As financial experts continue to predict an Australian recession in the next two years, concerning new research has found that 34% of Australian SMEs wouldn’t survive more than 6 months of economic downturn, with 14% unable to survive a recession at all.
Economists are facing a difficult choice to stabilise the economy, by either increasing interest rates significantly and putting banks and businesses at risk of defaulting on loan repayments or allowing inflation to rapidly increase and reducing consumer confidence and spending.
Recession or inflation, which one is a bigger threat?
Aussie businesses are also torn whether a recession or rising inflation would be more damaging, as 55% are more concerned with recession, while 45% would be worse-off from continued rising inflation. The findings were derived from a survey of an independent panel of 253 SME owners, commissioned by Small Business Loans Australia, a free comparison website helping Aussie business owners find the best financing and loan options in Australia.
In the survey, Small Business Loans Australia, asked respondents to forecast how long they could survive through a recession. Recessions are normally short and sharp. An example is the 1990 recession, which lasted 14 months. Only 39% of respondents would’ve made it through the previous Australian recession, predicting they could survive 18-24 months.
14% would not survive a recession at all. 20% admitted they would survive less than six months of a recession and 28% predicted they would survive just 6-12 months. Alon Rajic, the founder and managing director of Small Business Loans Australia, said: “The results are concerning. Many businesses have had to endure a tough two years of decreased margins and cashflow, due to operational limitations, lockdowns and lower consumer confidence.”
“As a result, many SMEs are heading into a recession without a savings cushion or plan B. The sector is extremely resilient and my hope is that businesses have learnt from the pandemic to have some safeguards prepared to see the other side of this period,” Rajic said.
How equipped are larger businesses?
Concerningly, larger businesses were least equipped to combat the impacts of a recession. 31% of medium-sized businesses (with 51-200 employees) surveyed said they could not survive more than six months of a recession, compared with 26% of small businesses (with 11-50 employees) and sixteen per cent of micro businesses (with 1-10 employees).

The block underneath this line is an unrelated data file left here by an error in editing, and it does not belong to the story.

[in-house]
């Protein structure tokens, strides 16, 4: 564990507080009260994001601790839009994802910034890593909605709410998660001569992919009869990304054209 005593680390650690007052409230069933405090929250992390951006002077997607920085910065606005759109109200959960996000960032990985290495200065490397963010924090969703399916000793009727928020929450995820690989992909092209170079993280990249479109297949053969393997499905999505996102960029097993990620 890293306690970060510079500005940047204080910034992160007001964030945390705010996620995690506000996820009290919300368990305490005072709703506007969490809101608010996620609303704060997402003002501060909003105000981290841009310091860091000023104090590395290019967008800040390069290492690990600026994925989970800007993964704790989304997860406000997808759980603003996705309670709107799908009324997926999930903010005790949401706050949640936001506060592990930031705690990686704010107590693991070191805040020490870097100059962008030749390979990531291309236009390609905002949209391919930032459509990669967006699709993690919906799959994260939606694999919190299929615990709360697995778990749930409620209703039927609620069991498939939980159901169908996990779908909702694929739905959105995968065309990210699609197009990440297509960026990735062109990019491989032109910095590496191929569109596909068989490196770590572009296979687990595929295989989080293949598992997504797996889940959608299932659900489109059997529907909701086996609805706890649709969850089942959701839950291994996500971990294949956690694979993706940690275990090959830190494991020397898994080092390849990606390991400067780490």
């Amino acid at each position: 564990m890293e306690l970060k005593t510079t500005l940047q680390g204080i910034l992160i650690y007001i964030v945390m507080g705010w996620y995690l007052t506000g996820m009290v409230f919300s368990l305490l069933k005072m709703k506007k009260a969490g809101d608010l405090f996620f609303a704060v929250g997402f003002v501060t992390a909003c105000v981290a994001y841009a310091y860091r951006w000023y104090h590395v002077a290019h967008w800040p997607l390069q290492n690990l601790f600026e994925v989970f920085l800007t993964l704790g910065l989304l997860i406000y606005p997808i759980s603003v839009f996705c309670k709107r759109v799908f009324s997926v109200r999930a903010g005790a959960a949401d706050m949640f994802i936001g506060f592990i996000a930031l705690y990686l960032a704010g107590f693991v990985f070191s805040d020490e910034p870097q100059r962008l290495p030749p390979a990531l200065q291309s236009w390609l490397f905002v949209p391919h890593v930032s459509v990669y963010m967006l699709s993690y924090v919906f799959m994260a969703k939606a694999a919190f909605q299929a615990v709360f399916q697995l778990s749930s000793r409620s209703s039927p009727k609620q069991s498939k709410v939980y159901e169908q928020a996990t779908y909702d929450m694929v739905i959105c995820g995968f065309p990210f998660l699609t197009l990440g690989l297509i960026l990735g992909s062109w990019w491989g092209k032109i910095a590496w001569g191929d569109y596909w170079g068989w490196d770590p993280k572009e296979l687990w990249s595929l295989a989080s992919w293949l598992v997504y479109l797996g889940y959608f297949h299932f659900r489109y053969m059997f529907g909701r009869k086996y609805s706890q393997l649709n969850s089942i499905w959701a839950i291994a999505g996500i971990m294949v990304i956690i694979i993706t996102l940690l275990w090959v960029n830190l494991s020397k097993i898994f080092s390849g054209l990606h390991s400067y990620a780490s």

“Recessions affect businesses of all sizes, however, larger firms can have an extra financial buffer to fall back on, as it is normally easier for them to secure financing. It is concerning to see established businesses have a gloomy outlook on their ability to survive a recession.”
“To minimise the impacts of a potential recession, SMEs should implement preventative financial practises now. Renegotiate vendor agreements and re-examine accounting books to cut costs. If SMEs are paying off business loans and have been affected by increased rate rises, consider consolidating debts and refinancing loans to secure a lower rate,” Rajic said.
“Comparison services make good online research tools, and can help SMEs find an appropriate loan that will allow them to fix lower interest rates,” Rajic further commented.
Despite the majority of small and medium sized businesses suggesting they wouldn’t be able to survive more than a year in a recession, only 55% believed a recession would be worse for their business than rising inflation. Small businesses would feel the effects of a recession the most, with 63% believing an economic downturn would be worse for their business than inflation, followed by 53% of micro businesses and 51% of medium-sized businesses.
“SMEs are the backbone of the Aussie economy, and it is concerning that they continue to face many external factors, like a recession, that threaten the survival of their businesses.”
“Ultimately, economic downturn is predicted but not guaranteed and targeted gov’t stimulus and investment in population and export growth could pull our SME market safely through this period of uncertainty. Businesses who proactively make changes and put practices and safeguards in place will also be able to survive and thrive beyond this tough period.”
The full survey results can be found here.